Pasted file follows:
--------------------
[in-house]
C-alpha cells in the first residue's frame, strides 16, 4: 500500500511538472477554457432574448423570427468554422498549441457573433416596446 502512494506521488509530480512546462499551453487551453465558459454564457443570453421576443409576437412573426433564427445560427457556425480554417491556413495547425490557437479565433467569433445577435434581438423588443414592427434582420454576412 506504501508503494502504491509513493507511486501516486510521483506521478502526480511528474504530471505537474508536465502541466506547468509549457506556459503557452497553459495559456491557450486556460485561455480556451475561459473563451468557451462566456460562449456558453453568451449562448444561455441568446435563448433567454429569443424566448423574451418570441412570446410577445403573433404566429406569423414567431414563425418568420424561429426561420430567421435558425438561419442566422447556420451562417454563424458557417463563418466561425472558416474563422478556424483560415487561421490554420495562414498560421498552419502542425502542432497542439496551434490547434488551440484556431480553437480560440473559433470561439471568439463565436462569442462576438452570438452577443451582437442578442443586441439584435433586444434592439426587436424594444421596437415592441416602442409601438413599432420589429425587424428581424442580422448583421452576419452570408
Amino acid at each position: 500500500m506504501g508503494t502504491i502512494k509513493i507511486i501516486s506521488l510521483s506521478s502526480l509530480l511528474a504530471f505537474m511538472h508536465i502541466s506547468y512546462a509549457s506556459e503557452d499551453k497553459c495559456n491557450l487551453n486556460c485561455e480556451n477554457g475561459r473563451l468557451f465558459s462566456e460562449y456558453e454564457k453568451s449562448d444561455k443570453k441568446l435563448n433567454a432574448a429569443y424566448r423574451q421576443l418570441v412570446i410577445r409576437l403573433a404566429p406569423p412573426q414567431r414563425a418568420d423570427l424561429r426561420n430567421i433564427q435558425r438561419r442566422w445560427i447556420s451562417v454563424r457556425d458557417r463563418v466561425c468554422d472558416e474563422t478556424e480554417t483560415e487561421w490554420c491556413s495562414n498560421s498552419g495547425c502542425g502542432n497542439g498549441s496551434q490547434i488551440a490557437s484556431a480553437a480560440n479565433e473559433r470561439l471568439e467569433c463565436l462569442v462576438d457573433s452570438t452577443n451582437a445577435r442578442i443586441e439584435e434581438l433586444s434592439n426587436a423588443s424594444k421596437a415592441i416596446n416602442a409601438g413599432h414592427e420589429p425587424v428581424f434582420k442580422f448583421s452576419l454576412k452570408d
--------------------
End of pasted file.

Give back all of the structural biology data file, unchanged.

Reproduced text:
[in-house]
C-alpha cells in the first residue's frame, strides 16, 4: 500500500511538472477554457432574448423570427468554422498549441457573433416596446 502512494506521488509530480512546462499551453487551453465558459454564457443570453421576443409576437412573426433564427445560427457556425480554417491556413495547425490557437479565433467569433445577435434581438423588443414592427434582420454576412 506504501508503494502504491509513493507511486501516486510521483506521478502526480511528474504530471505537474508536465502541466506547468509549457506556459503557452497553459495559456491557450486556460485561455480556451475561459473563451468557451462566456460562449456558453453568451449562448444561455441568446435563448433567454429569443424566448423574451418570441412570446410577445403573433404566429406569423414567431414563425418568420424561429426561420430567421435558425438561419442566422447556420451562417454563424458557417463563418466561425472558416474563422478556424483560415487561421490554420495562414498560421498552419502542425502542432497542439496551434490547434488551440484556431480553437480560440473559433470561439471568439463565436462569442462576438452570438452577443451582437442578442443586441439584435433586444434592439426587436424594444421596437415592441416602442409601438413599432420589429425587424428581424442580422448583421452576419452570408
Amino acid at each position: 500500500m506504501g508503494t502504491i502512494k509513493i507511486i501516486s506521488l510521483s506521478s502526480l509530480l511528474a504530471f505537474m511538472h508536465i502541466s506547468y512546462a509549457s506556459e503557452d499551453k497553459c495559456n491557450l487551453n486556460c485561455e480556451n477554457g475561459r473563451l468557451f465558459s462566456e460562449y456558453e454564457k453568451s449562448d444561455k443570453k441568446l435563448n433567454a432574448a429569443y424566448r423574451q421576443l418570441v412570446i410577445r409576437l403573433a404566429p406569423p412573426q414567431r414563425a418568420d423570427l424561429r426561420n430567421i433564427q435558425r438561419r442566422w445560427i447556420s451562417v454563424r457556425d458557417r463563418v466561425c468554422d472558416e474563422t478556424e480554417t483560415e487561421w490554420c491556413s495562414n498560421s498552419g495547425c502542425g502542432n497542439g498549441s496551434q490547434i488551440a490557437s484556431a480553437a480560440n479565433e473559433r470561439l471568439e467569433c463565436l462569442v462576438d457573433s452570438t452577443n451582437a445577435r442578442i443586441e439584435e434581438l433586444s434592439n426587436a423588443s424594444k421596437a415592441i416596446n416602442a409601438g413599432h414592427e420589429p425587424v428581424f434582420k442580422f448583421s452576419l454576412k452570408d